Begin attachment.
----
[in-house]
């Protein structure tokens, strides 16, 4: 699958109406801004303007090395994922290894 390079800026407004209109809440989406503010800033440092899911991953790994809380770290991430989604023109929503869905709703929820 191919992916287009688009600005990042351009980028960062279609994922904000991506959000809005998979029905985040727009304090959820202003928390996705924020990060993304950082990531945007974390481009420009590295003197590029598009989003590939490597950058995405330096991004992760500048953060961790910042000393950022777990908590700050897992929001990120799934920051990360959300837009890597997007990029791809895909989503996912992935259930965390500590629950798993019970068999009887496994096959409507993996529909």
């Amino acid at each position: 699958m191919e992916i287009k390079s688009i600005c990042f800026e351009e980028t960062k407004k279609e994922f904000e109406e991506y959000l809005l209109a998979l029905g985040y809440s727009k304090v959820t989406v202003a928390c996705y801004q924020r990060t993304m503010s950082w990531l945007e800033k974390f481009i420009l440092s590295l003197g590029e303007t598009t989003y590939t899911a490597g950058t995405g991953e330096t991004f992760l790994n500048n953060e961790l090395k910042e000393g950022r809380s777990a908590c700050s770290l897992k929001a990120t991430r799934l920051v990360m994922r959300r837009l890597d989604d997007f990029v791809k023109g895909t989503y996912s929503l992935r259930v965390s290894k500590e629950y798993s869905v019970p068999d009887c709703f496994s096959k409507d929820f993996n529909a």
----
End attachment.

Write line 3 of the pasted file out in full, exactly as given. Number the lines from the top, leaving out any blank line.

């Amino acid at each position: 699958m191919e992916i287009k390079s688009i600005c990042f800026e351009e980028t960062k407004k279609e994922f904000e109406e991506y959000l809005l209109a998979l029905g985040y809440s727009k304090v959820t989406v202003a928390c996705y801004q924020r990060t993304m503010s950082w990531l945007e800033k974390f481009i420009l440092s590295l003197g590029e303007t598009t989003y590939t899911a490597g950058t995405g991953e330096t991004f992760l790994n500048n953060e961790l090395k910042e000393g950022r809380s777990a908590c700050s770290l897992k929001a990120t991430r799934l920051v990360m994922r959300r837009l890597d989604d997007f990029v791809k023109g895909t989503y996912s929503l992935r259930v965390s290894k500590e629950y798993s869905v019970p068999d009887c709703f496994s096959k409507d929820f993996n529909a």